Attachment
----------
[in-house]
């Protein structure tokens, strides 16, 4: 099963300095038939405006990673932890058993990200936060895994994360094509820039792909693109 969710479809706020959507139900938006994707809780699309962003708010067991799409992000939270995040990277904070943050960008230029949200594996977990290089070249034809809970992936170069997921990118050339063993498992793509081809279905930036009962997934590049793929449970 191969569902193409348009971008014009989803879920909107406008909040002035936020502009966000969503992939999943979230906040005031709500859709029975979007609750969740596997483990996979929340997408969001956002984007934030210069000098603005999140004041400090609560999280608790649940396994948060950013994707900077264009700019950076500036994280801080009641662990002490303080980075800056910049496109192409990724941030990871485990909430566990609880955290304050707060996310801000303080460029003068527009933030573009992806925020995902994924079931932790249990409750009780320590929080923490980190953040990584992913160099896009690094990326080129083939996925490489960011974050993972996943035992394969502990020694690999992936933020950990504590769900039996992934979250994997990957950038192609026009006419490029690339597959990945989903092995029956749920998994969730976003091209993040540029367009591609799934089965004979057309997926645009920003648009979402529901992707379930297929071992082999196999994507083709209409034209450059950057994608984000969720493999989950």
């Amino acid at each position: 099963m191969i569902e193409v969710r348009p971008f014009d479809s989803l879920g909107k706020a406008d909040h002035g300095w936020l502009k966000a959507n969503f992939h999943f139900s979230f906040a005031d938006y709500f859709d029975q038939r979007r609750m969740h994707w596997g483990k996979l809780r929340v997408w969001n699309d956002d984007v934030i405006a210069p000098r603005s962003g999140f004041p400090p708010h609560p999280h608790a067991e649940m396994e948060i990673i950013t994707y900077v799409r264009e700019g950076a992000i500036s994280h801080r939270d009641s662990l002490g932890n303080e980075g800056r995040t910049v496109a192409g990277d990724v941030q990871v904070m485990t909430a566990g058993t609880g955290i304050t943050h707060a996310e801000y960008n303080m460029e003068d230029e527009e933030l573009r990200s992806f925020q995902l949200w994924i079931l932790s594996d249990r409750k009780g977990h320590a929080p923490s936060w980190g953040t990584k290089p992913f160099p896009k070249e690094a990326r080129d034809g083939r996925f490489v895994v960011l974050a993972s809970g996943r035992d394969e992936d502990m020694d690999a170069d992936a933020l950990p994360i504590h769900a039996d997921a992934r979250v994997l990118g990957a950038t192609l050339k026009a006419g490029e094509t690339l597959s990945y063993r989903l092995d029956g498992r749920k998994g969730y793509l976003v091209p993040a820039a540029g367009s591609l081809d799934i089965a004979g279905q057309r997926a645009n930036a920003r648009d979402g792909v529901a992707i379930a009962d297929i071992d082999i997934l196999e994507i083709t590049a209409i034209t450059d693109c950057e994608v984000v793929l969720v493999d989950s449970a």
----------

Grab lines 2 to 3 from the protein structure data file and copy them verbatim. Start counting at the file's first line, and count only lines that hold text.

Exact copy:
């Protein structure tokens, strides 16, 4: 099963300095038939405006990673932890058993990200936060895994994360094509820039792909693109 969710479809706020959507139900938006994707809780699309962003708010067991799409992000939270995040990277904070943050960008230029949200594996977990290089070249034809809970992936170069997921990118050339063993498992793509081809279905930036009962997934590049793929449970 191969569902193409348009971008014009989803879920909107406008909040002035936020502009966000969503992939999943979230906040005031709500859709029975979007609750969740596997483990996979929340997408969001956002984007934030210069000098603005999140004041400090609560999280608790649940396994948060950013994707900077264009700019950076500036994280801080009641662990002490303080980075800056910049496109192409990724941030990871485990909430566990609880955290304050707060996310801000303080460029003068527009933030573009992806925020995902994924079931932790249990409750009780320590929080923490980190953040990584992913160099896009690094990326080129083939996925490489960011974050993972996943035992394969502990020694690999992936933020950990504590769900039996992934979250994997990957950038192609026009006419490029690339597959990945989903092995029956749920998994969730976003091209993040540029367009591609799934089965004979057309997926645009920003648009979402529901992707379930297929071992082999196999994507083709209409034209450059950057994608984000969720493999989950």
């Amino acid at each position: 099963m191969i569902e193409v969710r348009p971008f014009d479809s989803l879920g909107k706020a406008d909040h002035g300095w936020l502009k966000a959507n969503f992939h999943f139900s979230f906040a005031d938006y709500f859709d029975q038939r979007r609750m969740h994707w596997g483990k996979l809780r929340v997408w969001n699309d956002d984007v934030i405006a210069p000098r603005s962003g999140f004041p400090p708010h609560p999280h608790a067991e649940m396994e948060i990673i950013t994707y900077v799409r264009e700019g950076a992000i500036s994280h801080r939270d009641s662990l002490g932890n303080e980075g800056r995040t910049v496109a192409g990277d990724v941030q990871v904070m485990t909430a566990g058993t609880g955290i304050t943050h707060a996310e801000y960008n303080m460029e003068d230029e527009e933030l573009r990200s992806f925020q995902l949200w994924i079931l932790s594996d249990r409750k009780g977990h320590a929080p923490s936060w980190g953040t990584k290089p992913f160099p896009k070249e690094a990326r080129d034809g083939r996925f490489v895994v960011l974050a993972s809970g996943r035992d394969e992936d502990m020694d690999a170069d992936a933020l950990p994360i504590h769900a039996d997921a992934r979250v994997l990118g990957a950038t192609l050339k026009a006419g490029e094509t690339l597959s990945y063993r989903l092995d029956g498992r749920k998994g969730y793509l976003v091209p993040a820039a540029g367009s591609l081809d799934i089965a004979g279905q057309r997926a645009n930036a920003r648009d979402g792909v529901a992707i379930a009962d297929i071992d082999i997934l196999e994507i083709t590049a209409i034209t450059d693109c950057e994608v984000v793929l969720v493999d989950s449970a």